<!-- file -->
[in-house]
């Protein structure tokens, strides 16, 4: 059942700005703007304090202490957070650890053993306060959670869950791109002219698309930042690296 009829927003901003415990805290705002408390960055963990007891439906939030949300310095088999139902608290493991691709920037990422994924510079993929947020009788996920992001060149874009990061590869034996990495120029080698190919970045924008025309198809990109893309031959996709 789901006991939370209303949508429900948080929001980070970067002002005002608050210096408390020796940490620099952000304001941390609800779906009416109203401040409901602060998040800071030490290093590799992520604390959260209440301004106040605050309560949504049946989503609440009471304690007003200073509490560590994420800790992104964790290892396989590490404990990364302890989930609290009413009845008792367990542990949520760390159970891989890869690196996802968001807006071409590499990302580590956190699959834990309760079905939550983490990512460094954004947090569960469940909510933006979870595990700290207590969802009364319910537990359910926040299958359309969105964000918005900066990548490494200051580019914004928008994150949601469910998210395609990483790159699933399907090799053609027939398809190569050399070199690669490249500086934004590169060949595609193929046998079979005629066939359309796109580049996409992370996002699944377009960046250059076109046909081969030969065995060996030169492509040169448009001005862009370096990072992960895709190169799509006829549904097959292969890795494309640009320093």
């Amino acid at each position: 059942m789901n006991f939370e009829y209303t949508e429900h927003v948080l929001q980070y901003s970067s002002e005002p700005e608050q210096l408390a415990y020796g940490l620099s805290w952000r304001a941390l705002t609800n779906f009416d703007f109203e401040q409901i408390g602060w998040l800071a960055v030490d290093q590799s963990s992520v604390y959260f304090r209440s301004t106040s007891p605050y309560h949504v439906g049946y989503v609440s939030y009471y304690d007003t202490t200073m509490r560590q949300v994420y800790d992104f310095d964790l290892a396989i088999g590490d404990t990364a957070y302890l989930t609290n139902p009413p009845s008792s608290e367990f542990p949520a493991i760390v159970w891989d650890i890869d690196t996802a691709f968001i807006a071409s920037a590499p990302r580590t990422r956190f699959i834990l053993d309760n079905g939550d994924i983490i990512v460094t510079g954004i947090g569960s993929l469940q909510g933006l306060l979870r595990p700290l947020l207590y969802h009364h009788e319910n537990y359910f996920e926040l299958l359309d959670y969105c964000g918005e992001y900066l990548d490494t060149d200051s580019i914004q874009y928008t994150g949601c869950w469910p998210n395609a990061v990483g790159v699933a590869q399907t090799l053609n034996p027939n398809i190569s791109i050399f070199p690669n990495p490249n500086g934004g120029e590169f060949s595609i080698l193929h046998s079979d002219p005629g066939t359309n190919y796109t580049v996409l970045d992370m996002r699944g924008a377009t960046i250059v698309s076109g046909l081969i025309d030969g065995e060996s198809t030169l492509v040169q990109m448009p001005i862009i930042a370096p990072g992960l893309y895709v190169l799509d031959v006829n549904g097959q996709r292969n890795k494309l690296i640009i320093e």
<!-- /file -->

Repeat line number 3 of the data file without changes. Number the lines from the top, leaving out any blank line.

């Amino acid at each position: 059942m789901n006991f939370e009829y209303t949508e429900h927003v948080l929001q980070y901003s970067s002002e005002p700005e608050q210096l408390a415990y020796g940490l620099s805290w952000r304001a941390l705002t609800n779906f009416d703007f109203e401040q409901i408390g602060w998040l800071a960055v030490d290093q590799s963990s992520v604390y959260f304090r209440s301004t106040s007891p605050y309560h949504v439906g049946y989503v609440s939030y009471y304690d007003t202490t200073m509490r560590q949300v994420y800790d992104f310095d964790l290892a396989i088999g590490d404990t990364a957070y302890l989930t609290n139902p009413p009845s008792s608290e367990f542990p949520a493991i760390v159970w891989d650890i890869d690196t996802a691709f968001i807006a071409s920037a590499p990302r580590t990422r956190f699959i834990l053993d309760n079905g939550d994924i983490i990512v460094t510079g954004i947090g569960s993929l469940q909510g933006l306060l979870r595990p700290l947020l207590y969802h009364h009788e319910n537990y359910f996920e926040l299958l359309d959670y969105c964000g918005e992001y900066l990548d490494t060149d200051s580019i914004q874009y928008t994150g949601c869950w469910p998210n395609a990061v990483g790159v699933a590869q399907t090799l053609n034996p027939n398809i190569s791109i050399f070199p690669n990495p490249n500086g934004g120029e590169f060949s595609i080698l193929h046998s079979d002219p005629g066939t359309n190919y796109t580049v996409l970045d992370m996002r699944g924008a377009t960046i250059v698309s076109g046909l081969i025309d030969g065995e060996s198809t030169l492509v040169q990109m448009p001005i862009i930042a370096p990072g992960l893309y895709v190169l799509d031959v006829n549904g097959q996709r292969n890795k494309l690296i640009i320093e």